In communities where healthy and treatable animals are routinely destroyed, there is no commitment to life saving. People can say that “no one wants to kill animals.” Those are merely words. When the actions are to end the lives of those animals, in spite of clear alternatives to doing just that, the words mean little. The public is blamed for treating animals as disposable, when is the shelter which is doing just that. The programs which are used to save the lives of shelter animals have been known literally for decades. Any person who leads an animal shelter in this day and age who is not saving lives has either remained willfully ignorant of those programs at worst or should seek another occupation at best. I realize that some municipal officials know little about shelter operations or how to transition from "catch and kill" to saving lives. I see it as incumbent on shelter leadership to bring those people into the 21st Century by educating them and by explaining why money is better spent on saving lives and ending them.
In communities where healthy and treatable animals are saved, there is commitment to life saving which is built on a foundation of compassion. The reasons animals enter shelters are seen for what they are – people problems, not animal problems. The shelter exists not just for public safety purposes, but to help people make better decisions and to help them overcome obstacles. The shelter is seen as a place of support, hope and new beginnings. Because people do not fear the shelter, they are more apt to seek guidance, can be educated to keep their pets from entering the shelter and are less apt to abandon animals (a crime) out of desperation.
Nathan Winograd once wrote in his book "Redemption: The Myth of Pet Overpopulation and the No Kill Revolution in America," that the there is a three-step method to becoming a No Kill Community: 1) stop the killing; 2) stop the killing and 3) stop the killing. In the end, this is a choice and there are no excuses good enough to defend the destruction of animals who either were, or could have been, someone’s beloved companion. If we had no longer destroyed healthy and treatable animals in shelters and suddenly began doing that, people would be outraged. They should be as outraged by that business practice now as they are by other forms of animal abuse and neglect. It is inconsistent with public values and a betrayal of the public trust.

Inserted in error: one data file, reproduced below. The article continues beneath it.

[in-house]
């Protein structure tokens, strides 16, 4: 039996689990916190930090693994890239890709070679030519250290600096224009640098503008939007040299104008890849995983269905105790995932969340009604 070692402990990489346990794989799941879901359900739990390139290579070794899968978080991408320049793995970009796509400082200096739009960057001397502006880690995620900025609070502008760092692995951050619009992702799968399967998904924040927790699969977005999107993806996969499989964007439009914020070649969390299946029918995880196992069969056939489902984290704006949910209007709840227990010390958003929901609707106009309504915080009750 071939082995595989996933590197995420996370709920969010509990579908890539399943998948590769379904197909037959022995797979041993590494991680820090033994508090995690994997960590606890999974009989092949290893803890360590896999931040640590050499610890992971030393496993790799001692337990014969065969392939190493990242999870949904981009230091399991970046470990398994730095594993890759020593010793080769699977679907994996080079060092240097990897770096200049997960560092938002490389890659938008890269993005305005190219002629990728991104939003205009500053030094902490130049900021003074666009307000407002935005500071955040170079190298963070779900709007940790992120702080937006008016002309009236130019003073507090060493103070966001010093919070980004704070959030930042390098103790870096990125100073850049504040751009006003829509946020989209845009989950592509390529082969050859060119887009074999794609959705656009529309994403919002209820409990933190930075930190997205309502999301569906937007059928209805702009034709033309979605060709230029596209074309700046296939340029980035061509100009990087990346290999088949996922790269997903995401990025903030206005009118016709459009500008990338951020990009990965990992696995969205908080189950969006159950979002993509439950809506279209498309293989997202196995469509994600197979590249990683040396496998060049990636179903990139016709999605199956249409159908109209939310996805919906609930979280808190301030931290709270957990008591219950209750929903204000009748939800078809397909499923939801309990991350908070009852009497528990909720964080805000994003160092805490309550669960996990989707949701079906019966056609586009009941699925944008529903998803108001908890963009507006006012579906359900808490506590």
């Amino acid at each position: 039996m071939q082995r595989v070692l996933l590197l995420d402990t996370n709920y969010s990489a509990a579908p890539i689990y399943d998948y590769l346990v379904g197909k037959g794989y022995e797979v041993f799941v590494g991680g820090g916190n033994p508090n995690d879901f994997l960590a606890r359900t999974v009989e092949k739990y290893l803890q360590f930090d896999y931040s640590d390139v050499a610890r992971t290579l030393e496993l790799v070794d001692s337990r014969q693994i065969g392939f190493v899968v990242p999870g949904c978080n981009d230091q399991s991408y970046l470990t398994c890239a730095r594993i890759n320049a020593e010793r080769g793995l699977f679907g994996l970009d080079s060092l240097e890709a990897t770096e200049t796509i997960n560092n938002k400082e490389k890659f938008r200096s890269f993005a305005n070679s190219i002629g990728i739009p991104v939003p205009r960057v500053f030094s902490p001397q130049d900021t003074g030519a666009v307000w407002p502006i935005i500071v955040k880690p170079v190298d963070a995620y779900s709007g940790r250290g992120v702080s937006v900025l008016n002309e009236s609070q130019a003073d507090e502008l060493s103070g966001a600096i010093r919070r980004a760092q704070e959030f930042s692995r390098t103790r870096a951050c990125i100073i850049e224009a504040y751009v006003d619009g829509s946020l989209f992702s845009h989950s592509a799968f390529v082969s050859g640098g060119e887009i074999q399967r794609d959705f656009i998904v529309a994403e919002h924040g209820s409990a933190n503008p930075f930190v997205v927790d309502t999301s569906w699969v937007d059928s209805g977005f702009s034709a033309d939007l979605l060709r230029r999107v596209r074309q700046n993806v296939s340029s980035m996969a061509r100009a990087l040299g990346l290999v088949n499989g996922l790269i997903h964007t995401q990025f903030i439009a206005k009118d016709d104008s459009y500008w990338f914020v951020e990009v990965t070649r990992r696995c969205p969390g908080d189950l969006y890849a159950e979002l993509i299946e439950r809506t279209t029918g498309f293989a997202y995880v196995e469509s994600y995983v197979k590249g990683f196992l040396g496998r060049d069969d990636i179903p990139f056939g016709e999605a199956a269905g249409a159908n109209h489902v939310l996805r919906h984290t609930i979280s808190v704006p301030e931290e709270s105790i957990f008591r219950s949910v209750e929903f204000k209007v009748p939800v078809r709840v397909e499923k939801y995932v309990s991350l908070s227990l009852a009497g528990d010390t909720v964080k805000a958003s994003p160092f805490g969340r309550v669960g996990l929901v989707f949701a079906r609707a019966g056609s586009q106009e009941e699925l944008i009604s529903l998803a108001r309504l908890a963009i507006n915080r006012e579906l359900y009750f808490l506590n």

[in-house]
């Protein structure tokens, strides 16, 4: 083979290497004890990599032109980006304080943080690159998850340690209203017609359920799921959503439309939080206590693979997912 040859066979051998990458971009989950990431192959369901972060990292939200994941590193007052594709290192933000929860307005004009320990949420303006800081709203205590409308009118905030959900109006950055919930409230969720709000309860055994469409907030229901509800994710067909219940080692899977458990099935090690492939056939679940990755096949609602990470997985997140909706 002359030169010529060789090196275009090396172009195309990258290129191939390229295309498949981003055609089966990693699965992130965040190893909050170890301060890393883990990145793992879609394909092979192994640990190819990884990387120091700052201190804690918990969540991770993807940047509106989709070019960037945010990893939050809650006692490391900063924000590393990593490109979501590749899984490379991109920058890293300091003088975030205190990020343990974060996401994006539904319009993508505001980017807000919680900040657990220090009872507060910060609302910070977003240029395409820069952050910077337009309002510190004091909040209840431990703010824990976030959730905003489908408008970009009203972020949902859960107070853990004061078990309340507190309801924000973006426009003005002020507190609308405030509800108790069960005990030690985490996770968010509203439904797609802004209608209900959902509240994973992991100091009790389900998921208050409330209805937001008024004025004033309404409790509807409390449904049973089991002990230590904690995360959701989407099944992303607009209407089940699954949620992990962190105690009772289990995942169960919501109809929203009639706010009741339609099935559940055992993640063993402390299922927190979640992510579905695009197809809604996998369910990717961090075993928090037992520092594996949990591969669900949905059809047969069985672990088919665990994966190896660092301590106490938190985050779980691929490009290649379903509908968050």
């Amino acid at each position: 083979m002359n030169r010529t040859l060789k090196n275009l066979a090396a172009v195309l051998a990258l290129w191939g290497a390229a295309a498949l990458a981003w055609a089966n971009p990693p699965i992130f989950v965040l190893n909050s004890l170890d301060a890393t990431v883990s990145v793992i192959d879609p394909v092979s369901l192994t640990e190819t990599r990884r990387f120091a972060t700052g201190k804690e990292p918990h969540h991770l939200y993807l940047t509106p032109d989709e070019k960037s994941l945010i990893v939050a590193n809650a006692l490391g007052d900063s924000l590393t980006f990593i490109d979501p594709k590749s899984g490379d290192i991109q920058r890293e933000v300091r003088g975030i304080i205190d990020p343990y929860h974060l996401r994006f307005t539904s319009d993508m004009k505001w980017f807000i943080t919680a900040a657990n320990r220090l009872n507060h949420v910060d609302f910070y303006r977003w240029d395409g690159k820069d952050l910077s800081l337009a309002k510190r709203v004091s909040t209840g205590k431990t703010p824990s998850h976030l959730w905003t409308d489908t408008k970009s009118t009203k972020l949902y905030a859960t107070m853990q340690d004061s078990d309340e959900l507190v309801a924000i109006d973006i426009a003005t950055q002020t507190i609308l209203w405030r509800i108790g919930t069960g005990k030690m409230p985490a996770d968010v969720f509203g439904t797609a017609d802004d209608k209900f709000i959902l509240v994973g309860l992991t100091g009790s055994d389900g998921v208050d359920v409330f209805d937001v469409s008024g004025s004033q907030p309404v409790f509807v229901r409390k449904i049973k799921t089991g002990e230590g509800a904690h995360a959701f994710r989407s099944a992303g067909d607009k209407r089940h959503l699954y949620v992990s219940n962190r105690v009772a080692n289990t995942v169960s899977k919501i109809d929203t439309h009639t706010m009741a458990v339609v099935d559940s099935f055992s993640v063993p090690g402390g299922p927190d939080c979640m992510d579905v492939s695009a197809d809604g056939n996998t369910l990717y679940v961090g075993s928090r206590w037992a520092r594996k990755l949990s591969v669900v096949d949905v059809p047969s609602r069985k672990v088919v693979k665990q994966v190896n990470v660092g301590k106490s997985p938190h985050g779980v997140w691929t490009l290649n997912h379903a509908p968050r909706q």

I hear all the time that we should not blame the shelters where animals die. Why not? Is that not the place where they are being killed?
Change starts and is maintained by the example set by the shelter itself. In places where the killing of shelter pets has ended, it's not because the public suddenly became more responsible. It’s because the shelter changed its culture, either by choice or as a result of pressure, and invited the public to be part of something bigger than themselves. When we help people find alternatives to surrendering animals, families are kept together. When we tell the public about the need for foster homes for special needs animals, neonatal animals, animals struggling in the shelter environment or just to get animals in a new location where we can learn more about then, people step up and make time and room to help those animals. When we tell the public materials are needed for animal enrichment - toys, treats (and yes, hot dogs) - people donate those items. Compassion is a powerful force which can be harnessed and used to change our society.
What kind of city do you live in?
If it is one where animals go to the shelter to die, I cannot encourage you strongly enough to speak out to make that stop. You are paying for the death.
If it is one where the shelter is part of the community and has embraced progressive ideas, count yourself fortunate. And do what you can to help maintain that culture. Make better personal decisions to keep your pets from ending up in the shelter, make sure they can be identified if lost, have a plan for their placement if something happens to you and consider adoption, fostering, donating and volunteering if you can.
One More Day With You
(Aspy next to the 9th green at the Twin Lakes Golf Course, watching Rich putt)
The 4th of July is a day of celebration for many people. I know that it should be for me, but it honestly is not. The 4th of July is the day that we mark the passing of our senior dog, Aspy, under what I consider traumatic circumstances. Much like we involuntarily mark the dates of the people we love who have left this Earth, we do the same with our beloved companion animals. We do our very best to focus on lives well-lived and be thankful for the number of years we shared walking a path together. That is what I will try to do on July 4th. It will be bittersweet as I do my very best to force away the memories of our dog's last day with us.
As I've written about before both of my website and in my book, I became an animal welfare advocate when I learned what was happening at my local animal shelter and in the wake of another personal loss. It is abundantly clear to me that using the word euthanasia to describe the destruction of healthy and treatable shelter animals is entirely misplaced. Making a decision to euthanize a beloved animal has nothing whatsoever in common with decisions made in shelters every day to end the lives of animals who were, or could have been, someone's beloved companion.